The people of Ecuador are rising up to refound their country as a pluri-national homeland for all. This inspiring movement, with Ecuador's indigenous peoples at its heart, is part of the revolution spreading across the Americas, laying the groundwork for a new, fairer, world. Ecuador Rising aims to bring news and analysis of events unfolding in Ecuador to english speakers.

Friday, November 30, 2007

Ecuador assembly opens constitutional reform debate

MONTECRISTI, Ecuador, Nov 29 (Reuters) - An Ecuadorean assembly opened its debate on constitutional reforms on Thursday with President Rafael Correa's controlling majority ready to shut Congress and advance his leftist proposals.

Correa, elected last year as a political outsider promising a citizens' revolution, wants the assembly to curb the powers of discredited traditional parties and beef up state control over the economy of South America's No. 5 oil producer.

The U.S.-trained economist is popular for taking on elites many Ecuadoreans blame for instability that has toppled three presidents in a decade. But his promises to restructure debt, heavy spending and a flagging economy have investors on edge.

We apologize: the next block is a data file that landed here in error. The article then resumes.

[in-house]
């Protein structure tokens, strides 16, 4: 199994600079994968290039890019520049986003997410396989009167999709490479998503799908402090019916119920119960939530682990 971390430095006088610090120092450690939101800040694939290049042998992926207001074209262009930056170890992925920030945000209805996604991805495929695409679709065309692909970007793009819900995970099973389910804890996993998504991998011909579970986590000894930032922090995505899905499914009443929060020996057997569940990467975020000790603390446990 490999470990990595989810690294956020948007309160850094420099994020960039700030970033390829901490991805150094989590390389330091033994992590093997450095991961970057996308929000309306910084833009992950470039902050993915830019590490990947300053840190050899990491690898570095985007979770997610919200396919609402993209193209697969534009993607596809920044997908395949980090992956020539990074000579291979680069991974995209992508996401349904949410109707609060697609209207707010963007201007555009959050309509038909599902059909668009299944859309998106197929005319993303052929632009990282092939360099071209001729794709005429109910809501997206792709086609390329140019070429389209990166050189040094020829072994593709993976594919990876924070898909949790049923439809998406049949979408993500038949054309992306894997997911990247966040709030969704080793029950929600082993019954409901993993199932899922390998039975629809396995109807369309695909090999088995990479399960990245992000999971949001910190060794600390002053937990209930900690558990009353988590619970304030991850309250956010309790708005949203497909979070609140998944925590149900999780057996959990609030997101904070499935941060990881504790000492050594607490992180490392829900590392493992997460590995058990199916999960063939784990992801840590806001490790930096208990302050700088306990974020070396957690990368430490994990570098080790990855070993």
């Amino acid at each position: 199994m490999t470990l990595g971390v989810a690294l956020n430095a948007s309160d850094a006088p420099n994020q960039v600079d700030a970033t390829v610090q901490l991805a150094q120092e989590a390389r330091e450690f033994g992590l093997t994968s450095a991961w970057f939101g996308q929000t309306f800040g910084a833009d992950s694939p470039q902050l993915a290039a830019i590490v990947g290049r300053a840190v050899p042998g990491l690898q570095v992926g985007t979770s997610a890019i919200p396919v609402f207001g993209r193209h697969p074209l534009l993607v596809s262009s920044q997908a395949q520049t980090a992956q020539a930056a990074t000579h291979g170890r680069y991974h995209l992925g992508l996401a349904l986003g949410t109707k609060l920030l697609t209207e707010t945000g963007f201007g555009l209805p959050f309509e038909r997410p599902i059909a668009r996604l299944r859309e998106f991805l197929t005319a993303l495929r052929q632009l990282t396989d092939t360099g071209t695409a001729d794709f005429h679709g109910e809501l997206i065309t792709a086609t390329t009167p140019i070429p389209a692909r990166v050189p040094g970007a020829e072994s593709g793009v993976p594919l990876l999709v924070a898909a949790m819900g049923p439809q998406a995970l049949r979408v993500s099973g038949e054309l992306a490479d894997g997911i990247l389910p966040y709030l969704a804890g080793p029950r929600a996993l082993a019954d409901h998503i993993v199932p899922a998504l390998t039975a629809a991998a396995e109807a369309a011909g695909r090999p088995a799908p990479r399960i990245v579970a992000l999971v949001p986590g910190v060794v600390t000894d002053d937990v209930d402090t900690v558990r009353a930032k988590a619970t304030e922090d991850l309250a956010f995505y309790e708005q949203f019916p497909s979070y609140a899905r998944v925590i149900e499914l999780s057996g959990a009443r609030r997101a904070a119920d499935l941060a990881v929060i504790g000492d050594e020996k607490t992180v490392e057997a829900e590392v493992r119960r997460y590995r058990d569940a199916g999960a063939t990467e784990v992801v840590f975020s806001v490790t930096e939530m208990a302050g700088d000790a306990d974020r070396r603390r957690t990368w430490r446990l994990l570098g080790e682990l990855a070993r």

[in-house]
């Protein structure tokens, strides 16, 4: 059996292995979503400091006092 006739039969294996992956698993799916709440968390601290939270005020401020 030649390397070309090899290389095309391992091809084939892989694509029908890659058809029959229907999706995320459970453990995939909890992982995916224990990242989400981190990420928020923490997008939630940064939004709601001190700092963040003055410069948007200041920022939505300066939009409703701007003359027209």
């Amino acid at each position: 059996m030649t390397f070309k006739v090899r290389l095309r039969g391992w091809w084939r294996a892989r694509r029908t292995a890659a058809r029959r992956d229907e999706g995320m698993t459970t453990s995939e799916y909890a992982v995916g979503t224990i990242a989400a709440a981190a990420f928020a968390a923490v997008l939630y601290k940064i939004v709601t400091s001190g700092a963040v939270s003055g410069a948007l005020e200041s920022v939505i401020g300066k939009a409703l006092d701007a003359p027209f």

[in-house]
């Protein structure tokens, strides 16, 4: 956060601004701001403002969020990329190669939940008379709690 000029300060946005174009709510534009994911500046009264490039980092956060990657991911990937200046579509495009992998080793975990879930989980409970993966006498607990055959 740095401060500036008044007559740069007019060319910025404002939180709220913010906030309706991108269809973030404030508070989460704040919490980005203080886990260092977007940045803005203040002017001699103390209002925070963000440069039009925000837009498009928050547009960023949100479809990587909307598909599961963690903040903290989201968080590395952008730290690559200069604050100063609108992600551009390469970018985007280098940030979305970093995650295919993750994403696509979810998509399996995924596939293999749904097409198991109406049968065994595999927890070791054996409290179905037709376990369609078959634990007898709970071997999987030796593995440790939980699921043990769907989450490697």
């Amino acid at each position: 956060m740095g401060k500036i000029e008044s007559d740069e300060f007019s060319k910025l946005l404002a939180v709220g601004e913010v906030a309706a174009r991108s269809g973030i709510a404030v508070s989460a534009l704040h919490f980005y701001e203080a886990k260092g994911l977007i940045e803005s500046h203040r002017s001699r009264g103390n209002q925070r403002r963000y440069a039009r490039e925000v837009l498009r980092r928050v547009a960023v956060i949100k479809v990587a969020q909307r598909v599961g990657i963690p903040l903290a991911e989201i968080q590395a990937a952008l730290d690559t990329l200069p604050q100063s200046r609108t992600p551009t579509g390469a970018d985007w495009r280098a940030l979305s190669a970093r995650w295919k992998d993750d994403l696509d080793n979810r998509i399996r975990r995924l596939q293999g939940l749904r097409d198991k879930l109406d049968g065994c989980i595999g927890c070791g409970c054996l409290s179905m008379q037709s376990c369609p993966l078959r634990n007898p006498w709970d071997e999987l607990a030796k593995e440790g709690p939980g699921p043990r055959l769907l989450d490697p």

"This citizens' revolution is a process that will bring about deep reforms in Ecuador," said Alberto Acosta, a Correa ally who was named president of the 130-member assembly.

Correa's close Andean allies Venezuelan President Hugo Chavez and Bolivia's Evo Morales are also seeking sweeping constitutional reforms that at times have led to violent protests and divided public opinion.

The assembly has six months to draft a new constitution with the option of a 60-day extension. Some pro-government members have said Congress, currently on recess, should close until the charter is drafted and put to a national referendum.

Opposition lawmakers have vowed to stay in office while others say they could take action in international courts.

Correa handed in his resignation to the assembly in a symbolic move to show his independence from members, though the assembly is certain to ratify his presidency.

The initial session was delayed for more three hours as opposition members squabbled over internal rules and procedures at the assembly, where Correa's Alianza Pais party has a 80-seat majority.

A splintered opposition with only a few seats in the assembly says Correa wants to consolidate his presidential powers as Chavez did in Venezuela after his 1998 election. They have promised to try to block any proposals they see as autocratic.

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